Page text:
The Mirror of the Sea
My apologies to the seafaring author Joseph Conrad, who published his memoirs under this title in 1913; the sea as a mirror has been on my mind a lot lately, though. Part of the reason is my recent 1,000-mile sailing adventure helping deliver a 41-foor sloop from the Panama Canal to Cancun, Mexico. Like other adventures, seven days and seven nights out of land's sight, along with the usual and sometimes unexpected adventures of sailing, can mirror how we show up in general and what we have to learn - on sea or land. I will save those lessons learned for another time, however. What's really been on my mind is Joseph Conrad's belief that the sea mirrors our culture. I heartily agree, and given the disaster unfolding in the Gulf of Mexico, that should give us all great cause for concern. No one seems to know the actual number, but something like 141 million gallons of crude oil spewed into the Gulf in the first two months, and there is no end in sight. Shame on us if we don't seriously reflect on what this latest in a long string of environmental disasters reflects about our culture and if it doesn't cause us to make some changes.
Here's my take on how the unfolding Gulf disaster reflects our culture, and some implications:
- Poor accountability - We will see to what extent BP takes responsibility for the damage it is causing, and to the extent possible pays for it. In any event, clearly we already know that they exercised poor accountability by not paying attention to what mattered on their rig and not following their own safety protocols. Also, apparently various oversight and regulatory parties were asleep at the switch, just as we learned that was the case when Wall Street and our economy began imploding in 2008. It would be a mistake, though, to just pin blame on the most obvious parties; we need to examine our own contributory roles and how we are accountable. Are we doing all that we can to curb an apparently insatiable appetite for fuel to run our SUVs, jet-skis, mega-yachts and creature comforts? Are we finally going to get serious about replacing traditional fuels with more earth and sea-friendly alternatives?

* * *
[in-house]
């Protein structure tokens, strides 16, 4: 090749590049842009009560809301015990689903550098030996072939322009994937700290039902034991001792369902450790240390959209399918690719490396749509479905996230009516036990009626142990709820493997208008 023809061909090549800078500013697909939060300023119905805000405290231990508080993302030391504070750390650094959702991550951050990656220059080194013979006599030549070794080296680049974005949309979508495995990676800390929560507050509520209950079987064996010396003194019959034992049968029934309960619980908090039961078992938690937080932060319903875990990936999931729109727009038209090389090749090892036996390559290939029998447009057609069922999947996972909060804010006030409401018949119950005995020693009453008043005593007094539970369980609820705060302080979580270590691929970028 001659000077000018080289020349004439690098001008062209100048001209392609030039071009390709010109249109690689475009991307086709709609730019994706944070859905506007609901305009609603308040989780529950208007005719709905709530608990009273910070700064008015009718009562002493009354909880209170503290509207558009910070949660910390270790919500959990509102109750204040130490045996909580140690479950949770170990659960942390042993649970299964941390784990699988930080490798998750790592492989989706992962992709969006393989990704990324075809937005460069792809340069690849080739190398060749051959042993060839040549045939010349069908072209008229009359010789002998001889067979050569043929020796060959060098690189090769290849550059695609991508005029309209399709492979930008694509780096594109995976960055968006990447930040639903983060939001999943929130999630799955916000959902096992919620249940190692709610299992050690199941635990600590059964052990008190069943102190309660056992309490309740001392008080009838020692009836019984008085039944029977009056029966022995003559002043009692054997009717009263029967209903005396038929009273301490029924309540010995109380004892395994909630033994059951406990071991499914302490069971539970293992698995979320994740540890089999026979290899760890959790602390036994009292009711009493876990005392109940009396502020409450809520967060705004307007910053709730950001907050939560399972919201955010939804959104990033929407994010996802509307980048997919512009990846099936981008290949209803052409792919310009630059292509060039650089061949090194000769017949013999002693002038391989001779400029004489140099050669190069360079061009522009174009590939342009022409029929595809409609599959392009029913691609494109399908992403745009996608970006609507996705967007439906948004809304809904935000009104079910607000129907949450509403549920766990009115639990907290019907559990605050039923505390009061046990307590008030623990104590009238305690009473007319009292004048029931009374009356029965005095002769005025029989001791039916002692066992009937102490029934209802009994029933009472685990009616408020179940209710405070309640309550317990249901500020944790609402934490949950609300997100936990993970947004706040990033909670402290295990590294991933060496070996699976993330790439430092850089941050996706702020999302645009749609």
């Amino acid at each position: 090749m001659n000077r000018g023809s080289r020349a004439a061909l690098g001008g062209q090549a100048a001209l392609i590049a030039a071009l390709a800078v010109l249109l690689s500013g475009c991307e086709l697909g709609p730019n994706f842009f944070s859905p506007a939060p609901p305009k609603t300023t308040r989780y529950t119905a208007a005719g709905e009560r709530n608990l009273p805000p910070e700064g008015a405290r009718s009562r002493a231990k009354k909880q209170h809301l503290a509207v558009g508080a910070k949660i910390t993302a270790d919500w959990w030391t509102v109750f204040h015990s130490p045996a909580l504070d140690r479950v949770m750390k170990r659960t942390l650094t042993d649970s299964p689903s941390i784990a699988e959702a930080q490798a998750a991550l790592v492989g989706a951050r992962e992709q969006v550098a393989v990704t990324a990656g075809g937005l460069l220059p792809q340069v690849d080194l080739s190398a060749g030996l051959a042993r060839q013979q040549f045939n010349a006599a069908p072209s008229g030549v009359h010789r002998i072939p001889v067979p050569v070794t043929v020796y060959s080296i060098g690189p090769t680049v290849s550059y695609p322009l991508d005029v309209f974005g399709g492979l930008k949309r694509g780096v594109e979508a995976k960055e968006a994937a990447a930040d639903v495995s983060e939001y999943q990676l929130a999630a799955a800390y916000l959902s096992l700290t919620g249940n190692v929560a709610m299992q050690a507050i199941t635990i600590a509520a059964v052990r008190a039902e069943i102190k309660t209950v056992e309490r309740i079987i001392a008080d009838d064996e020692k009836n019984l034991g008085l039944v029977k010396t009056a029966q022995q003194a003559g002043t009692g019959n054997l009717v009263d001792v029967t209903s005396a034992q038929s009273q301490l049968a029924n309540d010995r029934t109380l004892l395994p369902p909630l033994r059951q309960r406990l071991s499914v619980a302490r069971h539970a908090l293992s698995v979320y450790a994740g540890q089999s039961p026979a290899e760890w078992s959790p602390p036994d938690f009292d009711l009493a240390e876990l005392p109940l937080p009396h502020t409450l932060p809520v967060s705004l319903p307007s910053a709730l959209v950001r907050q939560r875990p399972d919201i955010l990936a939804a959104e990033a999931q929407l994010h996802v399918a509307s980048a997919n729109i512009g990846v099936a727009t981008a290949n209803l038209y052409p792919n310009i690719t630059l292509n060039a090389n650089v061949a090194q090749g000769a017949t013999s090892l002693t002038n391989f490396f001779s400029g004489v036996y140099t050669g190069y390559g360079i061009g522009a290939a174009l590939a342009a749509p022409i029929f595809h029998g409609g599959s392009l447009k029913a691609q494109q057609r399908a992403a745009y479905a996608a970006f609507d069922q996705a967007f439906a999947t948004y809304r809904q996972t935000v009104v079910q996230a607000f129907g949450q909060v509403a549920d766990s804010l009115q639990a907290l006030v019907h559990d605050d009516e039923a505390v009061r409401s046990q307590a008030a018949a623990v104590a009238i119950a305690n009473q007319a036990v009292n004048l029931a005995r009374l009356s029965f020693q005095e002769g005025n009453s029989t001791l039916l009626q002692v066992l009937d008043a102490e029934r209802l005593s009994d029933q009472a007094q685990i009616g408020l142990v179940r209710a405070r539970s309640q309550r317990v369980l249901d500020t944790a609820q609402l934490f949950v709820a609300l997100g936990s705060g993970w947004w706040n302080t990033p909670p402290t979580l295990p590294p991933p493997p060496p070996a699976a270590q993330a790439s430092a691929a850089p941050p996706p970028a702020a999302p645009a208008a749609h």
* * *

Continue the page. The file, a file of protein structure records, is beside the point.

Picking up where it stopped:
- "Mindlessness" - Most of us seem totally unaware or unappreciative of our sea gifts - the seas themselves and all that they provide - transportation, relaxation and entertainment, food, medicine, energy of course, and more. We are used to pumping our gas, buying our shrimp or fish filets and discarding their packaging without any "upstream" or "downstream" thinking like asking: "Where did this come from?" "What processes, and who, were involved?" "Where will this go when I am finished with it?" Andrew Delbanco of Columbia University, author of "Melville: His World and Work," talks about how "it's irresistable to make the analogy between the relentless hunt for whale oil in Melville's (author of "Moby Dick) day and for petroleum in ours. We want our comforts but we don't want to know too much about where they come from or what makes them possible. People ashore don't want to know about the ugly things that go on at sea." Ignorance can be bliss, but usually not for very long.